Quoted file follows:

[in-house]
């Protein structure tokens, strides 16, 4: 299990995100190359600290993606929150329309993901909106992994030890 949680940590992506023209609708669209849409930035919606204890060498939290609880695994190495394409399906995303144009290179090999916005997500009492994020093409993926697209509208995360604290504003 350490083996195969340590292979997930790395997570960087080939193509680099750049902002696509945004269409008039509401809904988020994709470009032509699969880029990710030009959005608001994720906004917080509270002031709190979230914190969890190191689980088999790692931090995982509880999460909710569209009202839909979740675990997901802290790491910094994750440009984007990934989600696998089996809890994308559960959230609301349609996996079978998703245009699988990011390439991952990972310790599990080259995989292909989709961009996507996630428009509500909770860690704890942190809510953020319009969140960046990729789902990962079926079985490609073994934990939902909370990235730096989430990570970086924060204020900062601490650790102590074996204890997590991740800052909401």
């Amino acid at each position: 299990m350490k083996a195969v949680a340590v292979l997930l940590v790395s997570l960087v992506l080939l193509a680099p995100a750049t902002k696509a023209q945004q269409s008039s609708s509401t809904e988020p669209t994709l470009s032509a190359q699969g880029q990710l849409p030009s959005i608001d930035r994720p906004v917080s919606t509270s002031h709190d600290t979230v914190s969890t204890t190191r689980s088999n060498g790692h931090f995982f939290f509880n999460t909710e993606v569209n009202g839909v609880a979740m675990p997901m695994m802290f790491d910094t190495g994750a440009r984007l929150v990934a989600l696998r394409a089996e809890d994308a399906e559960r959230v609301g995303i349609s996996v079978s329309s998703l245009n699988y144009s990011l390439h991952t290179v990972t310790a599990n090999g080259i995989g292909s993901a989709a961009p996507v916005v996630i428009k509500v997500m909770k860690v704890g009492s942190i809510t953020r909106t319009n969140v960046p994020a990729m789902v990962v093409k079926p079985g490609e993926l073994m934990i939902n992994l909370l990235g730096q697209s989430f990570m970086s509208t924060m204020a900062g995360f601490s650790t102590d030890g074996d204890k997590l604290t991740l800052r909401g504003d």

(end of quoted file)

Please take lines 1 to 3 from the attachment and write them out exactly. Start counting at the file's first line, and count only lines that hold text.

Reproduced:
[in-house]
């Protein structure tokens, strides 16, 4: 299990995100190359600290993606929150329309993901909106992994030890 949680940590992506023209609708669209849409930035919606204890060498939290609880695994190495394409399906995303144009290179090999916005997500009492994020093409993926697209509208995360604290504003 350490083996195969340590292979997930790395997570960087080939193509680099750049902002696509945004269409008039509401809904988020994709470009032509699969880029990710030009959005608001994720906004917080509270002031709190979230914190969890190191689980088999790692931090995982509880999460909710569209009202839909979740675990997901802290790491910094994750440009984007990934989600696998089996809890994308559960959230609301349609996996079978998703245009699988990011390439991952990972310790599990080259995989292909989709961009996507996630428009509500909770860690704890942190809510953020319009969140960046990729789902990962079926079985490609073994934990939902909370990235730096989430990570970086924060204020900062601490650790102590074996204890997590991740800052909401």
């Amino acid at each position: 299990m350490k083996a195969v949680a340590v292979l997930l940590v790395s997570l960087v992506l080939l193509a680099p995100a750049t902002k696509a023209q945004q269409s008039s609708s509401t809904e988020p669209t994709l470009s032509a190359q699969g880029q990710l849409p030009s959005i608001d930035r994720p906004v917080s919606t509270s002031h709190d600290t979230v914190s969890t204890t190191r689980s088999n060498g790692h931090f995982f939290f509880n999460t909710e993606v569209n009202g839909v609880a979740m675990p997901m695994m802290f790491d910094t190495g994750a440009r984007l929150v990934a989600l696998r394409a089996e809890d994308a399906e559960r959230v609301g995303i349609s996996v079978s329309s998703l245009n699988y144009s990011l390439h991952t290179v990972t310790a599990n090999g080259i995989g292909s993901a989709a961009p996507v916005v996630i428009k509500v997500m909770k860690v704890g009492s942190i809510t953020r909106t319009n969140v960046p994020a990729m789902v990962v093409k079926p079985g490609e993926l073994m934990i939902n992994l909370l990235g730096q697209s989430f990570m970086s509208t924060m204020a900062g995360f601490s650790t102590d030890g074996d204890k997590l604290t991740l800052r909401g504003d």